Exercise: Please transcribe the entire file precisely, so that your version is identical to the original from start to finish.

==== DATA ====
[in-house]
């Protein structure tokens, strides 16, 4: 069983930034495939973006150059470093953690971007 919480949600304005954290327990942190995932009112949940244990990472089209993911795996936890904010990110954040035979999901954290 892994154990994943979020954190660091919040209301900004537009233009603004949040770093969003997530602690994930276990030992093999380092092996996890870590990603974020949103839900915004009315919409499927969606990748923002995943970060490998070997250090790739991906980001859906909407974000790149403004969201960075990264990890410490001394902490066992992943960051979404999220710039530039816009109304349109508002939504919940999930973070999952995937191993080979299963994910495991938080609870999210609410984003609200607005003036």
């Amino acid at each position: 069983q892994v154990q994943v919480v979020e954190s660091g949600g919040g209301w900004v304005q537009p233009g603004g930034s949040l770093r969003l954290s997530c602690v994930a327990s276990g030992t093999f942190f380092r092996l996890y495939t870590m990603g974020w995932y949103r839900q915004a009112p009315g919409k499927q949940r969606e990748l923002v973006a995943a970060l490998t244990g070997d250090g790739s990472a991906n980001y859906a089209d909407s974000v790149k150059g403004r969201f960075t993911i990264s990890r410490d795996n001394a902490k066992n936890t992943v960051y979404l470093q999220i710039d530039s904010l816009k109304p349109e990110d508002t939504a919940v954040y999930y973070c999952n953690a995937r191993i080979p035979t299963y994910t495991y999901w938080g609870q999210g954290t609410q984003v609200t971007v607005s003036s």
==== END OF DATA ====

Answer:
[in-house]
């Protein structure tokens, strides 16, 4: 069983930034495939973006150059470093953690971007 919480949600304005954290327990942190995932009112949940244990990472089209993911795996936890904010990110954040035979999901954290 892994154990994943979020954190660091919040209301900004537009233009603004949040770093969003997530602690994930276990030992093999380092092996996890870590990603974020949103839900915004009315919409499927969606990748923002995943970060490998070997250090790739991906980001859906909407974000790149403004969201960075990264990890410490001394902490066992992943960051979404999220710039530039816009109304349109508002939504919940999930973070999952995937191993080979299963994910495991938080609870999210609410984003609200607005003036």
């Amino acid at each position: 069983q892994v154990q994943v919480v979020e954190s660091g949600g919040g209301w900004v304005q537009p233009g603004g930034s949040l770093r969003l954290s997530c602690v994930a327990s276990g030992t093999f942190f380092r092996l996890y495939t870590m990603g974020w995932y949103r839900q915004a009112p009315g919409k499927q949940r969606e990748l923002v973006a995943a970060l490998t244990g070997d250090g790739s990472a991906n980001y859906a089209d909407s974000v790149k150059g403004r969201f960075t993911i990264s990890r410490d795996n001394a902490k066992n936890t992943v960051y979404l470093q999220i710039d530039s904010l816009k109304p349109e990110d508002t939504a919940v954040y999930y973070c999952n953690a995937r191993i080979p035979t299963y994910t495991y999901w938080g609870q999210g954290t609410q984003v609200t971007v607005s003036s």